Alicia: My Story is a memoir by Jewish-American author Alicia Appleman-Jurman, born in Poland, concerning her personal experiences during the Holocaust.
Alicia, called Ada in her childhood, was comfortably raised as the only daughter of a Jewish owner of a fabric business in Buczacz, Poland, a small town with a Jewish community comprising one-third of the population. However, all comfort ceased when the Nazis invaded Poland, eventually leading to the deaths of all her family members, except for herself. The first member of her family of six to go missing was her father, who left the house one day to register at the police station. He and 600 other prominent Jewish businessmen disappeared that day. It was not until 1967 that she learned all 600 had been murdered that day en masse. Soon after her father's murder, her remaining family and all other Jewish residents were relocated to a ghetto. The next member of her family to disappear was her middle brother Bunio, who, while out gathering wood for the stove, was rounded up with other strong, young boys and sent to the labor camp Borki Wielki. Bunio was later shot as punishment when one of the boys tried to escape. Next, on a day when young Alicia was spending time with a doctor and his daughters, who were family friends, Alicia along with other women and children, including her youngest brother Herzl, were rounded up and put on a freight train to be taken to a concentration camp, but Alicia managed to escape and return to her ghetto home when she and a few other children were pushed out the train's window. However, Herzl was unfortunately not among those to escape. Later, SS officers began raiding Jewish homes, forcing Alicia, her family, and any remaining citizens to hide in attics and bunkers. It was during one of these moments in hiding that she witnessed SS soldiers murder a newborn baby. Soon after, her one remaining and eldest brother, Zachary, was executed for leading a resistance movement.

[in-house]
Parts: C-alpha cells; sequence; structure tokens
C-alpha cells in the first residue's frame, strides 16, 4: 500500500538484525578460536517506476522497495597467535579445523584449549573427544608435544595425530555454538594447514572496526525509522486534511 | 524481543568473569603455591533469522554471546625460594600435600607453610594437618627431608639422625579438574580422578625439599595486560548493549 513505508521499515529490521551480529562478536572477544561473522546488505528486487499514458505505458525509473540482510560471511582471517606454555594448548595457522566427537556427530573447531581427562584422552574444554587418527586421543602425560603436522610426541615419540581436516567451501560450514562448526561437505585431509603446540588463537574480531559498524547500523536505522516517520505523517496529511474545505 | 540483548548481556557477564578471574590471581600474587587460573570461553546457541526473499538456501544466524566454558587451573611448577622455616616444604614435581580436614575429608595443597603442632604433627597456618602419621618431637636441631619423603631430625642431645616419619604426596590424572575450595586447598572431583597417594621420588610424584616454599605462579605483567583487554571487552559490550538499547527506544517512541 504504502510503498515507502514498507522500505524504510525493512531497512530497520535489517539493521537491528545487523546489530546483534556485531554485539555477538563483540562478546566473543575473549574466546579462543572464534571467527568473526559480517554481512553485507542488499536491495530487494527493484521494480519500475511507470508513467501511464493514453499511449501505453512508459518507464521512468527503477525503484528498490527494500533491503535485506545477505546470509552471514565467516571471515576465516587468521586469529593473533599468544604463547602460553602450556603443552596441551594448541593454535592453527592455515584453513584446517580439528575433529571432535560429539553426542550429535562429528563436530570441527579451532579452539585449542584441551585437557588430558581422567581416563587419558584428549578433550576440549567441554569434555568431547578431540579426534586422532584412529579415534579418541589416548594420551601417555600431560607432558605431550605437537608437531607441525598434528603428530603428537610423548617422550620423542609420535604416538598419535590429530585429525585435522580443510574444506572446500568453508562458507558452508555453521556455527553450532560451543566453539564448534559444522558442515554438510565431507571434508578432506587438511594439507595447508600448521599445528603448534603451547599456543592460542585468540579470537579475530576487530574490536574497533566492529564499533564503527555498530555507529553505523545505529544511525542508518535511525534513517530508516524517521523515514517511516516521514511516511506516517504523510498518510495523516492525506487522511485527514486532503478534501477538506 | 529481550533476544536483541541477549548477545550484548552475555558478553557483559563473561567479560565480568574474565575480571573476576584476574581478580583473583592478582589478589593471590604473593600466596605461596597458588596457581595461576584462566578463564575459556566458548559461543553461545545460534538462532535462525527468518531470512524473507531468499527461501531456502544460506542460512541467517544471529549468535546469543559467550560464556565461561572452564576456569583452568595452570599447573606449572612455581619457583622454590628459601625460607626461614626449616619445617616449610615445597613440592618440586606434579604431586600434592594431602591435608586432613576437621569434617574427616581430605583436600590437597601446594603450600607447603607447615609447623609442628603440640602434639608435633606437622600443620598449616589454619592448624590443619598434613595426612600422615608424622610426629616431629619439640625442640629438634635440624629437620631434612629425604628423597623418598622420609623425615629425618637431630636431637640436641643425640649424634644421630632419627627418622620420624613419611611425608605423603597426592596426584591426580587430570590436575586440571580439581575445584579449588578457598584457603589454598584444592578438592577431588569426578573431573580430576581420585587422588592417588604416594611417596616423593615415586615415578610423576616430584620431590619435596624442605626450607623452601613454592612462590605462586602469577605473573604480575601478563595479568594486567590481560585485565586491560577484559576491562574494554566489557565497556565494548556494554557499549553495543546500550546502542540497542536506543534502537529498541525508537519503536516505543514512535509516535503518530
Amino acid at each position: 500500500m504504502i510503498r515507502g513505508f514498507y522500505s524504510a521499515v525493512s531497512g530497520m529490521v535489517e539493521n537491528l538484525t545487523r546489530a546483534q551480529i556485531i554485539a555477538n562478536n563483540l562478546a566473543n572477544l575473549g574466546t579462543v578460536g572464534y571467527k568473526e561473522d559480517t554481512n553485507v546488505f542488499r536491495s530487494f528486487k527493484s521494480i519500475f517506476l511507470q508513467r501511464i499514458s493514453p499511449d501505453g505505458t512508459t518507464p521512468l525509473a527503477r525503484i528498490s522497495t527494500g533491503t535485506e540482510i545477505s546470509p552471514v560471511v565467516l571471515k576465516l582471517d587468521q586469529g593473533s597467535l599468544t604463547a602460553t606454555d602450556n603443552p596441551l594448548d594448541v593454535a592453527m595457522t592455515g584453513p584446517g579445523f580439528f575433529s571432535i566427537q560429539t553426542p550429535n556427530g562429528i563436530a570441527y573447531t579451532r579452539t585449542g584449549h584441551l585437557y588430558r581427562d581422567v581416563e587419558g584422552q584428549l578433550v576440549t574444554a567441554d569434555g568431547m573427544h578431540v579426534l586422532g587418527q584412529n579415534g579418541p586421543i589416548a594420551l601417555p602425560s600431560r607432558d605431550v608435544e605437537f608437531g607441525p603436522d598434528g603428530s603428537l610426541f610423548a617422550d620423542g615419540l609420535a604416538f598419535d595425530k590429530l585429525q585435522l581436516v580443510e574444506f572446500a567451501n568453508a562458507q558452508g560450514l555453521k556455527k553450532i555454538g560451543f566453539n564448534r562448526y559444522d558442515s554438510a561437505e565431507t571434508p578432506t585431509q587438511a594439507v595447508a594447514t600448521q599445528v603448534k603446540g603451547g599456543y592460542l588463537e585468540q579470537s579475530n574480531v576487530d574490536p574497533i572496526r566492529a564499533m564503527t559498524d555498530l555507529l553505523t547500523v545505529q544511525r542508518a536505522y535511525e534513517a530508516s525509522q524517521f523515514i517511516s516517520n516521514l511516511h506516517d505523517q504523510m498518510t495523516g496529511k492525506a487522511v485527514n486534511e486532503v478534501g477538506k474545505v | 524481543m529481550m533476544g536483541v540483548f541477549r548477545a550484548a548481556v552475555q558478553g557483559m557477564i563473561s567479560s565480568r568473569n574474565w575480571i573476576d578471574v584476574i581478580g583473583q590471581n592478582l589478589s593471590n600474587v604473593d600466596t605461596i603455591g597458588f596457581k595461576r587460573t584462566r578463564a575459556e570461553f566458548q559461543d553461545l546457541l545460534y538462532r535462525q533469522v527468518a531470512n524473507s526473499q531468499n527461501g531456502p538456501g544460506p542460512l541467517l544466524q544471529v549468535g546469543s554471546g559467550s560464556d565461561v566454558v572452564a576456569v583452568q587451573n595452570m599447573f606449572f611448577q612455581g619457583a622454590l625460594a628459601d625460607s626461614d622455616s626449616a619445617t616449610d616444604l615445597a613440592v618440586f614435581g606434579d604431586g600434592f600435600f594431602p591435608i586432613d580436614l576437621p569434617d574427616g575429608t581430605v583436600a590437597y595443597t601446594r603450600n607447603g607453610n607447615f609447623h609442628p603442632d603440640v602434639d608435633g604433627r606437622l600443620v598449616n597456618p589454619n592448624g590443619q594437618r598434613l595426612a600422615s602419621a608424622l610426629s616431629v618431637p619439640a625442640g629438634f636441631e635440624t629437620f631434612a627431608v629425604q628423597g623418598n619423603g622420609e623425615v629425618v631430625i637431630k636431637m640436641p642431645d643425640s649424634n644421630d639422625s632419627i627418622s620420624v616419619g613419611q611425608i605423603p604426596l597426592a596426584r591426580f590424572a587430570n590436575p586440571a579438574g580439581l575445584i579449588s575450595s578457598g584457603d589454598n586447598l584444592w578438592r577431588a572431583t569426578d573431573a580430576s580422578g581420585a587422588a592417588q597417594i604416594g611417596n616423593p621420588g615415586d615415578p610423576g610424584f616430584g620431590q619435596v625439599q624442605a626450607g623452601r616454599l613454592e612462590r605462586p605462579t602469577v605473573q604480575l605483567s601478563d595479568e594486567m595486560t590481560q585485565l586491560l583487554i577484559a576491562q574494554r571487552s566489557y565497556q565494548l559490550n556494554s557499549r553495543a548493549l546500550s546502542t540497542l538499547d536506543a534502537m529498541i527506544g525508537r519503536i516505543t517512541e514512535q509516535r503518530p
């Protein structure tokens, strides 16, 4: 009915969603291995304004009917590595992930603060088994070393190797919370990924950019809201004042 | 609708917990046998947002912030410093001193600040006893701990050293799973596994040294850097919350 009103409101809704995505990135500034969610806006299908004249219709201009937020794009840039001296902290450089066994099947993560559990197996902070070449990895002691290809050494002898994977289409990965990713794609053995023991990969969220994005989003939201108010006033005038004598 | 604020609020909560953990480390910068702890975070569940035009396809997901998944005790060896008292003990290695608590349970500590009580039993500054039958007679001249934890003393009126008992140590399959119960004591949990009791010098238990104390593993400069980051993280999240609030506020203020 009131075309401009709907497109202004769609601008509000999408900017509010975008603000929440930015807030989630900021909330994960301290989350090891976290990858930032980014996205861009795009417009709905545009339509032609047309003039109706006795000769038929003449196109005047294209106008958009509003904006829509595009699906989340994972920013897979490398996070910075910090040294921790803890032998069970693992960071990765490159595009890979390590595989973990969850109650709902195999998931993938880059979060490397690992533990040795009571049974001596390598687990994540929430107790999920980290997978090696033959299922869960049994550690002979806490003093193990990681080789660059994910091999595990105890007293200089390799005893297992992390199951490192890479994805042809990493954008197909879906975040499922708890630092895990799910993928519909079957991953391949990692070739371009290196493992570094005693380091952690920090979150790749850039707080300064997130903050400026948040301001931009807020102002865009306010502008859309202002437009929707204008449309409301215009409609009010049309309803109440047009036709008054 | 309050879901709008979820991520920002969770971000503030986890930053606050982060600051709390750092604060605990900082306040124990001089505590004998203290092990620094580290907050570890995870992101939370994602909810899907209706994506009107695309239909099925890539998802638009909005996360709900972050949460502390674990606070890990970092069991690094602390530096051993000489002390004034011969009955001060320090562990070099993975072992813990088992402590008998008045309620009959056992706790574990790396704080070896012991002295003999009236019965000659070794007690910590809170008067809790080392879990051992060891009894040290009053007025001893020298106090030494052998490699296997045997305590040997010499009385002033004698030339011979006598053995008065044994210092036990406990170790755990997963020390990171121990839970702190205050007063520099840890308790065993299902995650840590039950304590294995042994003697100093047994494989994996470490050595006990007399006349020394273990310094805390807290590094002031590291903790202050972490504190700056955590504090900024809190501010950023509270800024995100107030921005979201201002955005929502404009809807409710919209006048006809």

With all three brothers gone, Alicia and her mother ran from the town and took to hiding in the forests and ravines. They also traveled from village to village, disguised as either Poles or Ukrainians, and acquired work on farms for bread and sour milk. Their greatest saving grace happened when they were taken into hiding by a recluse, where they remained until the Russians invaded Buczacz, freeing the Jews. However, the story of horror started up again when the Germans again took Buczacz, and this time, Alicia and her mother were rounded up by a firing squad. Though Alicia managed to escape, her mother did not.
When the Russians began trying to recapture Poland, Alicia proved the strength of her courage by freeing Russian soldiers from a German prison. The Russians awarded her with documents that allowed her to travel with more safety through Poland. She even started her own orphanage for Jewish children. By the time she was 14, the war was over, and she then became involved in illegally helping Jews escape to Israel. After more trials and tribulations, she herself eventually made her way to Israel, where she met and married an American soldier, who brought her to America.